Strawhecker Group POS Report Shows POS Dealers Are Liabilities

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The Strawhecker Group (TSG) has produced a lovely compendium on the US cloud POS market complete with secret shopping for a midwestern pizza restaurant. A preview can be found here and the full report can be purchased here. We found the report to be altogether illuminating, and strikingly in-line with some of our own observations over 2017.

In reading the report we were struck by some pretty phenomenal trends. First, TSG does a general ranking of tablet systems. It may come as no surprise – or at least it should be expected – that those POS companies (ISVs) who have raised the most amount of money perform well. As an example, we’ve anecdotally heard that toast’s aggressive hiring plan often means there’s an abundance of hand holding during the customer sales process, leading the merchant to assume they will be well provided for in selecting toast. A review from MerchantMaverick says as much

Ascertaining if this level of sales and customer support is economic and sustainable is an entirely different matter. In the secret shopping exercise the toast reseller traveled 400 round trip miles to visit the customer and had the funds to dine at the restaurant. Is that scalable? What about profitable? What happens when an account this far has an onsite problem? Here’s our quick math

DOT rate 400 mi @ $0.55/mile = $220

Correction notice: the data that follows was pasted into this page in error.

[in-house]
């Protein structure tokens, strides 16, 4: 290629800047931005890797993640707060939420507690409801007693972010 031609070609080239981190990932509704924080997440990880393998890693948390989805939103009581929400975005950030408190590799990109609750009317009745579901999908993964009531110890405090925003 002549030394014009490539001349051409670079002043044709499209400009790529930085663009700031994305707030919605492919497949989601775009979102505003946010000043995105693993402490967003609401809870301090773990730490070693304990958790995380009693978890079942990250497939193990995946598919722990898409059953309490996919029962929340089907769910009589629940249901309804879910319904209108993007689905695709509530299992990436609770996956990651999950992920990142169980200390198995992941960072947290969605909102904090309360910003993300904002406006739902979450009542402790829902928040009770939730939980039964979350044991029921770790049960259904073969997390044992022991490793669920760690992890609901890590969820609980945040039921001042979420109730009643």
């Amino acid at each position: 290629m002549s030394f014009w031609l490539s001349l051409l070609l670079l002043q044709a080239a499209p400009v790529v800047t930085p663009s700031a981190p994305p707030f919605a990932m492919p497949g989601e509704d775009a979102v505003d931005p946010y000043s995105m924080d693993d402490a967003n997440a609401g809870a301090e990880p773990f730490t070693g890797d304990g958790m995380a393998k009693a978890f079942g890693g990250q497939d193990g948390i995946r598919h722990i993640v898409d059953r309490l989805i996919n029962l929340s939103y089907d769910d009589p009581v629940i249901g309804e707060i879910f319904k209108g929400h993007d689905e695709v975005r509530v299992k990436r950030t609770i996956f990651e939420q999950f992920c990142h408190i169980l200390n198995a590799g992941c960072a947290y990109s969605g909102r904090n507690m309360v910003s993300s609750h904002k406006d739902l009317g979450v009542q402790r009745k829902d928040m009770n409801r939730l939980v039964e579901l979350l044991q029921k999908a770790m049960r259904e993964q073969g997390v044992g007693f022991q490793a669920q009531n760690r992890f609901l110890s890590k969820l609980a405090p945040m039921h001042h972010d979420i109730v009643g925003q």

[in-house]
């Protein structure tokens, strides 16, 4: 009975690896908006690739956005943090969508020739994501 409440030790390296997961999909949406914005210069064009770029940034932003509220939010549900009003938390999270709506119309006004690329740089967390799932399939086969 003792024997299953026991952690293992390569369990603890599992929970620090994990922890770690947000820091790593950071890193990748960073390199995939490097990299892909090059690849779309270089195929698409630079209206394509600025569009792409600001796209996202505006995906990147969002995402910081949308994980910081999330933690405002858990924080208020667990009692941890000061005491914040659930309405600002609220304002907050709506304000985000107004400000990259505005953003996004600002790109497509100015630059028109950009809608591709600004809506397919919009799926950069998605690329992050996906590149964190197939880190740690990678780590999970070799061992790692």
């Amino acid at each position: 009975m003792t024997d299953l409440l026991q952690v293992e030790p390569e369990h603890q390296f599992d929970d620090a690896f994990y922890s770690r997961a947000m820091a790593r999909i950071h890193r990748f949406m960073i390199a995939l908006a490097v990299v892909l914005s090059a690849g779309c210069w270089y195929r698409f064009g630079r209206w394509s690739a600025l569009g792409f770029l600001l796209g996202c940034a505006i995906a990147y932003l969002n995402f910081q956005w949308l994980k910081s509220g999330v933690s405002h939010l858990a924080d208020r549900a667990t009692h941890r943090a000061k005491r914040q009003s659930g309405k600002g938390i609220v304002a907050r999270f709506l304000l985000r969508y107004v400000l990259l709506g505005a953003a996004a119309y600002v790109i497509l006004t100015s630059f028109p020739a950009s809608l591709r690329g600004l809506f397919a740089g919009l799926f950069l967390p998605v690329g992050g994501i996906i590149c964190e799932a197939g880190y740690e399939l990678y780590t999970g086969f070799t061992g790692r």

Dinner = $30
Overnight hotel= $100
Idle time 8 hours @ $20/hr = $160
Total investment: $510

Given how little money is in cloud POS for dealers, toast must be really racking up the processing rates (yes, we have evidence we’ll share shortly).

Second, there was a legacy POS company included in the secret shopping exercise who advertised that they had built cloud functionality. Upon demonstration, the secret shopper found that not to be the case. This product was sold through a reseller, so you’d think the reseller – especially one carrying a legacy POS – would have known better.

Third, there was an increasing trend towards bundled POS and processing. Many of the higher performing POS companies had coupled their POS and processing solutions under one umbrella. How the secret shopper handled this concern was worth noting as well: they didn’t mind purchasing both from the same provider. For fears of “locking” merchants into processing contracts via POS, this concern seemed unrealized. Of course we would remind any merchant to check their rates early and often to make sure they don’t get surreptitiously gouged.

Fourth, and TSG admitted as much, there was preference given to homegrown bolt-ons over those delivered by third parties. For an example, preference would be given to a POS company with their own loyalty product versus a third party product that merely integrated via API. There are a number of things that merit further discussion here.

  • Merchants enjoy one provider delivering multiple solutions so there’s only one throat to choke; it’s just easier from an accounting and support perspective. That’s why merchants who offer their own bolt-ons find a material attach rate among their customer base
  • POS companies have loved their walled gardens. This keeps competitors out and forces merchants to suffer with the development speed of the POS company on integrations – if they happen at all